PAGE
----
Together is a new resource for anyone affected by pediatric cancer - patients and their parents, family members, and friends.Learn More
trans-Retinoic Acid, retinoic acid
Often used for:
Acute promyelocytic leukemia (APL)
Tretinoin is a type of medicine called a retinoid. It acts on specific receptors of the cell nucleus to control cell growth. Tretinoin may be used as a chemotherapy to treat a type of leukemia called acute promyelocytic leukemia (APL).
When used as a chemotherapy, tretinoin is taken as a capsule by mouth. Tretinoin (as Retin-A®) may also be applied to the skin for treatment of acne or skin rashes.
Although retinoids are related to vitamin A (retinol), the actions are very different. It is important to follow the care team’s instructions and warnings when using a retinoid drug.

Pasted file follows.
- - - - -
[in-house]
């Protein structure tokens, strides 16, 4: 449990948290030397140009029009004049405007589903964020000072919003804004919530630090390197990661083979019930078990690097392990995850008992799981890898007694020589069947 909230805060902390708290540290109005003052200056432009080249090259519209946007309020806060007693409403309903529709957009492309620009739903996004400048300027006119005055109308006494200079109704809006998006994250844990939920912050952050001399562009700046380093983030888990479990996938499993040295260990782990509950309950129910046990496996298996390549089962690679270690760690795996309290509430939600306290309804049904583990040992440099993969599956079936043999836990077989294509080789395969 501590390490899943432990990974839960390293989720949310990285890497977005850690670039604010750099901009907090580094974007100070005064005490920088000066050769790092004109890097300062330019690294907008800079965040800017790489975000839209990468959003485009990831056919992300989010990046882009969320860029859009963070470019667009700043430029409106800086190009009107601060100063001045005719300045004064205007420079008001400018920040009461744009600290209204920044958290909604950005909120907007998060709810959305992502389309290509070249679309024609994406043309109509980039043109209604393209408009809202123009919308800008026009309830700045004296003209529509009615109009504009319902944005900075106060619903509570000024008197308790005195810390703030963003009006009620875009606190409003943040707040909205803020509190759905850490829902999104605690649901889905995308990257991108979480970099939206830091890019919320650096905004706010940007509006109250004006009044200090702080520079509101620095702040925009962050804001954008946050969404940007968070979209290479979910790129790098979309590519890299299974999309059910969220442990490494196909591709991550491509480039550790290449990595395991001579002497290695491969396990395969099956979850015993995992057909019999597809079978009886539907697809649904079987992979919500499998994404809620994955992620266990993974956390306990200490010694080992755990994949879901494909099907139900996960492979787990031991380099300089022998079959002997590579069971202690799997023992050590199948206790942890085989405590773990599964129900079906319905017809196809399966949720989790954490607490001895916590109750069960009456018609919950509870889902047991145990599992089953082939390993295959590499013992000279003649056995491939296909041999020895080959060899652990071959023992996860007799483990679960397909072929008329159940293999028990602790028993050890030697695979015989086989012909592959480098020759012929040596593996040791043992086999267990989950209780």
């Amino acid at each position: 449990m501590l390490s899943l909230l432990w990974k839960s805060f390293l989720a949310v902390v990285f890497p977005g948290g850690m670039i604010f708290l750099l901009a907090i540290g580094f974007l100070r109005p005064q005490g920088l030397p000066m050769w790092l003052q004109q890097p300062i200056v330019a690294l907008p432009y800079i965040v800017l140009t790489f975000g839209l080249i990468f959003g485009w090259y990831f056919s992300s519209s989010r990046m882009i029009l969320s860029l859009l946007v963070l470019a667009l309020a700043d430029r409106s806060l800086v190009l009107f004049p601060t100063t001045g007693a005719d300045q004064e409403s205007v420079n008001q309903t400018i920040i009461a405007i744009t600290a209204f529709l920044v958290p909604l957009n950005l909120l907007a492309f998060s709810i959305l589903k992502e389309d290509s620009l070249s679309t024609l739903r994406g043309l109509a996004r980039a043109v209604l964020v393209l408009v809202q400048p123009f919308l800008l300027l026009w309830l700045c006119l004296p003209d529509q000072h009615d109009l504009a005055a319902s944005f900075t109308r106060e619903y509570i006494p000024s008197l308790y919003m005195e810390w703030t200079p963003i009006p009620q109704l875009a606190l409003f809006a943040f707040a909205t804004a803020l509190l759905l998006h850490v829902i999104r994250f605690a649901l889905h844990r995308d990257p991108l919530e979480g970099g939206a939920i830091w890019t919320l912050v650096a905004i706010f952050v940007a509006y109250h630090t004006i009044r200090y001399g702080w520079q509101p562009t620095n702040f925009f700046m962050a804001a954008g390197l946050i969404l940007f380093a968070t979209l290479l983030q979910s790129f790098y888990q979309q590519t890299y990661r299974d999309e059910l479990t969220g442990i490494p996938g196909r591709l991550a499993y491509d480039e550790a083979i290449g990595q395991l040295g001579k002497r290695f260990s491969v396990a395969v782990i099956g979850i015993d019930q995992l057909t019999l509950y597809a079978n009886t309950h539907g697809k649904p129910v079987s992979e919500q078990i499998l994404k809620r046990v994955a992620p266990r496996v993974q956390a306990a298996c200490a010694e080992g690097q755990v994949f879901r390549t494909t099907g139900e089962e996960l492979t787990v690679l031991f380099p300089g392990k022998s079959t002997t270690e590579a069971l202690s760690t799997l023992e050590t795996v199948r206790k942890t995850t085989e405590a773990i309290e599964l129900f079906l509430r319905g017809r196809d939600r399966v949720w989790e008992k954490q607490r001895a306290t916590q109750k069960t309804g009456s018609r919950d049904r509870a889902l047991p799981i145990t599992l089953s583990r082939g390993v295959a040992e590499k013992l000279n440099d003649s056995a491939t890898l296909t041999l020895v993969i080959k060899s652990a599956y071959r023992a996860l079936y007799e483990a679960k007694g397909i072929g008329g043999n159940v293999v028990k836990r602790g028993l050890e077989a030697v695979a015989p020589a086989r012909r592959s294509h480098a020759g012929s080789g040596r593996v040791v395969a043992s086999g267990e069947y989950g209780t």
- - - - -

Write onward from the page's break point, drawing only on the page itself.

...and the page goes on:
Female patients of childbearing age will be given a pregnancy test before starting tretinoin chemotherapy. Patients will have regular blood draws to monitor blood counts, lipid levels, and liver function.
May be taken as a capsule by mouth
May be applied on the skin
Possible side effects with lotion form:
Not all patients who take tretinoin will experience these side effects. Common side effects are in bold, but there may be others. Please report all suspected side effects to your doctor or pharmacist.
Be sure to discuss these and other recommendations with your doctor or pharmacist.